"Will we chart our future, or will we drift into it?"
The question was obviously rhetorical. None of the 50 University of Cincinnati leaders to whom it was posed would have argued for drifting. Nevertheless, many knew that, at times, parts of the institution had become adept at it.
President Nancy Zimpher identified the situation immediately upon her arrival in October 2003 and started laying the foundation for what she calls a Comprehensive Academic Planning Process. In December, she initiated the process with a "listening session" for UC's leaders to discuss the concept, but she announced her goal soon after her arrival in October.
"I have learned that vision trumps everything," she commented at her first address to the entire faculty in October. "I know that organizations are most effective when a well-articulated and ambitious vision of the future exists, reflecting the rich traditions of the past, as well as our aspirations for the future. With the Campus Master Plan as a model, we must frame our ambitions and aspiration to become truly premier and world class."
In terms of making the physical campus world class, it's hard to overlook the success that came when the administration coordinated campus construction within the guidance of an overall plan. "The lessons learned during the development of the Campus Master Plan," says vice president of finance Dale McGirr, "demonstrate that more can be accomplished by planning together, rather than separately. It is helpful to have a set of unchanging or slowly evolving principles in the plan, as well as a dynamic section reflecting emerging issues."
The process may seem like nothing new for an institution that is forever planning, but never before has UC done it so globally and comprehensively in regard to academia. Rather than critiquing individual programs, this study will look at UC's unique characteristics, rankings, aspirations and new definitions of excellence, then chart a course based upon desired outcomes.
"What kind of students do we want to produce?" asks Kristi Nelson, vice provost of academic planning. "When they leave here, what would be the distinctive features of a UC graduate? How do we create programs that produce that kind of graduate? That is what we are talking about."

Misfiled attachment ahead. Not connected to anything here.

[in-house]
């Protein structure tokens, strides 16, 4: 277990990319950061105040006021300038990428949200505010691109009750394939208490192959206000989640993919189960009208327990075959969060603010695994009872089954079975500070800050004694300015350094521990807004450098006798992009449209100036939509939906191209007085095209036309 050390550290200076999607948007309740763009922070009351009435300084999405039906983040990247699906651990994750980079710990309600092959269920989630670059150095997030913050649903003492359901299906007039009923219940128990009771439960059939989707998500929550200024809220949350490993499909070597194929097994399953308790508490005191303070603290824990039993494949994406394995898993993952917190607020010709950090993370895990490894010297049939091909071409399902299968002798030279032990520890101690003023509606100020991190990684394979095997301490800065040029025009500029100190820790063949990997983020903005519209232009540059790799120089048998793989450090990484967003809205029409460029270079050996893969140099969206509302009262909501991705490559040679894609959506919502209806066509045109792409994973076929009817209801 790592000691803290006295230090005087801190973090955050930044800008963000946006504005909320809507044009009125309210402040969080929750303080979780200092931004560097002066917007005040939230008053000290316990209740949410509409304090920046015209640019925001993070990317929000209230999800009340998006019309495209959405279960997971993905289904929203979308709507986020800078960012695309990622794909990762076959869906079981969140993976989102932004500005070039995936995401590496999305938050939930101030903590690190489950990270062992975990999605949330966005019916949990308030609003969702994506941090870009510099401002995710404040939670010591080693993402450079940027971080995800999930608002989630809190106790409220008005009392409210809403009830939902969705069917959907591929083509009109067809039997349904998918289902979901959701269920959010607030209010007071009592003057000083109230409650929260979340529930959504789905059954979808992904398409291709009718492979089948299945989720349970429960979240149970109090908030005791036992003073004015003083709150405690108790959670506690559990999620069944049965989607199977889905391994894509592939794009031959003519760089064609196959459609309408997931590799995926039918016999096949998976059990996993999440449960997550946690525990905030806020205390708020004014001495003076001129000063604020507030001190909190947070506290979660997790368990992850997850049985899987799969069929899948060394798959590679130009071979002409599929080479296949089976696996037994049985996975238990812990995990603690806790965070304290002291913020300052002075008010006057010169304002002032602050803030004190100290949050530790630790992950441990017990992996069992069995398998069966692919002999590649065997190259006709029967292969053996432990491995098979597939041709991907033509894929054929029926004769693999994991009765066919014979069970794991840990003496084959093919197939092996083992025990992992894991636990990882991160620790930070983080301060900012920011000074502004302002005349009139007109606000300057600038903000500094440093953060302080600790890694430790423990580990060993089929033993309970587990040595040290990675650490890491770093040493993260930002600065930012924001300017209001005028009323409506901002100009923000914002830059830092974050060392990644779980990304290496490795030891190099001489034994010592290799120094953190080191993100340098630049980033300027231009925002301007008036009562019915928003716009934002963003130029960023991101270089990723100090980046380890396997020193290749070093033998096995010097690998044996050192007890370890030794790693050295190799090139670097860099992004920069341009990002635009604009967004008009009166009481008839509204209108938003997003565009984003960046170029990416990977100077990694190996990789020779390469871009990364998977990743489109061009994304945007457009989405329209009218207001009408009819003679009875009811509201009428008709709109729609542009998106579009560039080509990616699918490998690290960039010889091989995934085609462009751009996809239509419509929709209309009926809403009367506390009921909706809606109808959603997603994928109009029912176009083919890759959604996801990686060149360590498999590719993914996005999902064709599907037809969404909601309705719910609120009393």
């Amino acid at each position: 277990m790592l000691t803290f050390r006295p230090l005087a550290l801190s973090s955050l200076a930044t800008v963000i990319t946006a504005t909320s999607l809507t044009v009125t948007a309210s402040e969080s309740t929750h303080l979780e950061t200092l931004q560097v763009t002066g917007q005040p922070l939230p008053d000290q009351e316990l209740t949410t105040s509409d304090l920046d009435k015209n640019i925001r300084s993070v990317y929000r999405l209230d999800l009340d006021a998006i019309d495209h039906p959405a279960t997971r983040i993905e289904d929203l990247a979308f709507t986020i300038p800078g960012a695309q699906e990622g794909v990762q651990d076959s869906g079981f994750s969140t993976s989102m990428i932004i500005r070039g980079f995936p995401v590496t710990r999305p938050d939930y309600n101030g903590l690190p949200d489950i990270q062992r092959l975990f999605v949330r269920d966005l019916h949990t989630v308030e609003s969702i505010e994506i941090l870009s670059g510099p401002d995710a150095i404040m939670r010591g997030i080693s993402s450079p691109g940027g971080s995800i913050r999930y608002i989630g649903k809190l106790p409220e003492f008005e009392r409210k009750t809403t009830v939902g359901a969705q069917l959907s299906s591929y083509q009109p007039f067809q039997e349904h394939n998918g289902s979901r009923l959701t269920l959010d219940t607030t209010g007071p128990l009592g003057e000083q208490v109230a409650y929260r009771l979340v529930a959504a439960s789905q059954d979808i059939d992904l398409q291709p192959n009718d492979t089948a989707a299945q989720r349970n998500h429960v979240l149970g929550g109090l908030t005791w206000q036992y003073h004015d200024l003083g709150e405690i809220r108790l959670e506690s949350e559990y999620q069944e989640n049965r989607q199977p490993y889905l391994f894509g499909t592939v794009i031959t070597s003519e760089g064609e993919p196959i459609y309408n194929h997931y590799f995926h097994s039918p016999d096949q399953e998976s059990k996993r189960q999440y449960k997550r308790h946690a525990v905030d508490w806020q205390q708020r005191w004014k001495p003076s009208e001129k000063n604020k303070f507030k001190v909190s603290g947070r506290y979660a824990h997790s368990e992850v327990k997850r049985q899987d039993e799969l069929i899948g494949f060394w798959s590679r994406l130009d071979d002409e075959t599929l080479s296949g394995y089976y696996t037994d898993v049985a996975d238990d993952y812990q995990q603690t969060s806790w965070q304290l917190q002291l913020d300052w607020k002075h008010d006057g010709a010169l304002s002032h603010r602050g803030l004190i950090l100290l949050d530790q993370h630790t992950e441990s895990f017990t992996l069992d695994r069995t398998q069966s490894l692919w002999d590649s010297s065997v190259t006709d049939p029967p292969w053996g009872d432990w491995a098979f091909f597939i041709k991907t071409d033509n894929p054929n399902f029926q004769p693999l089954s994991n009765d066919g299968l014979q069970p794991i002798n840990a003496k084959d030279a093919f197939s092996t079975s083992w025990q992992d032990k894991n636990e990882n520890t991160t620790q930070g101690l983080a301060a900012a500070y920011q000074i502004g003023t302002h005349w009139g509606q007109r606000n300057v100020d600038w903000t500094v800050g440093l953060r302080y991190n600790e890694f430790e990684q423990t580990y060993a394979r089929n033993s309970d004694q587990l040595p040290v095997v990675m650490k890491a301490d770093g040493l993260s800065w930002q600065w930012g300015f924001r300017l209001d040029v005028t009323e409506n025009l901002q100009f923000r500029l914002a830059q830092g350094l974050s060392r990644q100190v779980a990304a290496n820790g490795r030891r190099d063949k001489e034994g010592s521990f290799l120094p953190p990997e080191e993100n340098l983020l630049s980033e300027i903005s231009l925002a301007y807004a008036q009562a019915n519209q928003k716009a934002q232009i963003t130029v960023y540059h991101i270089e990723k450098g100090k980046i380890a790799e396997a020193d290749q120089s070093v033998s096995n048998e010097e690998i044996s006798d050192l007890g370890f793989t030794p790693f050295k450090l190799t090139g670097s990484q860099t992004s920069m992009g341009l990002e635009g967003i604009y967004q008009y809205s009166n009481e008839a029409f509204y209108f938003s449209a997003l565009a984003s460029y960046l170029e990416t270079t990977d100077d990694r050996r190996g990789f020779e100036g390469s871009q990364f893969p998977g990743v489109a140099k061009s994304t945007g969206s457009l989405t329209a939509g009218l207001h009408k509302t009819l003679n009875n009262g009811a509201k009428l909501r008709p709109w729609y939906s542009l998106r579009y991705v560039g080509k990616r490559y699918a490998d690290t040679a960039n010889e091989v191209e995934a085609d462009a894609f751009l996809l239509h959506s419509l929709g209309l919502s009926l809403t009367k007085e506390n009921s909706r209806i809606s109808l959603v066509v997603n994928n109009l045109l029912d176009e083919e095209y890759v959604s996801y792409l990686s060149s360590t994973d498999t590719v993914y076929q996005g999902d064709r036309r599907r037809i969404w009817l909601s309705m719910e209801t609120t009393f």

No one disputes that it was time for taking such a view. "It's long overdue," says Richard Karp, Faculty Senate chair and biology professor. "It's the only way to intelligently plan to use our resources in the most advantageous way to improve the institution and the quality of education we deliver."
Expanding steadily since 1819, the university had virtually grown at odds with itself. Individual components had advanced in nationally recognized ways, while functioning within a structure that, at times, had been left to evolve.
Historically, UC had been harvesting from the city's garden of colleges, selecting the choicest fruit and plopping it in a basket -- a law school here, a nursing school there, a music conservatory nestled in between. The university isn't so much a cultivated crop, as it is a fine collection of exotic flora.
Consequently, cultivation techniques were not standardized. Individual colleges easily clung to their own traditions. Faculty and staff, in many cases, fought for what was best for their programs, but not the entire system. Some alumni saw themselves as graduates from a college or program, but not from UC as a whole.
The institution unwittingly perpetuated that "silo" mentality by restricting freshman admission into individual colleges. In contrast, freshmen at some universities can apply for general admission, then decide in which college to focus their studies.
"We've been trying to topple those silos already," provost Tony Perzigian says. But correcting global problems is complicated, and change painful. So campus visionaries are taking deliberate and careful steps as they lay the framework for UC's academic plan.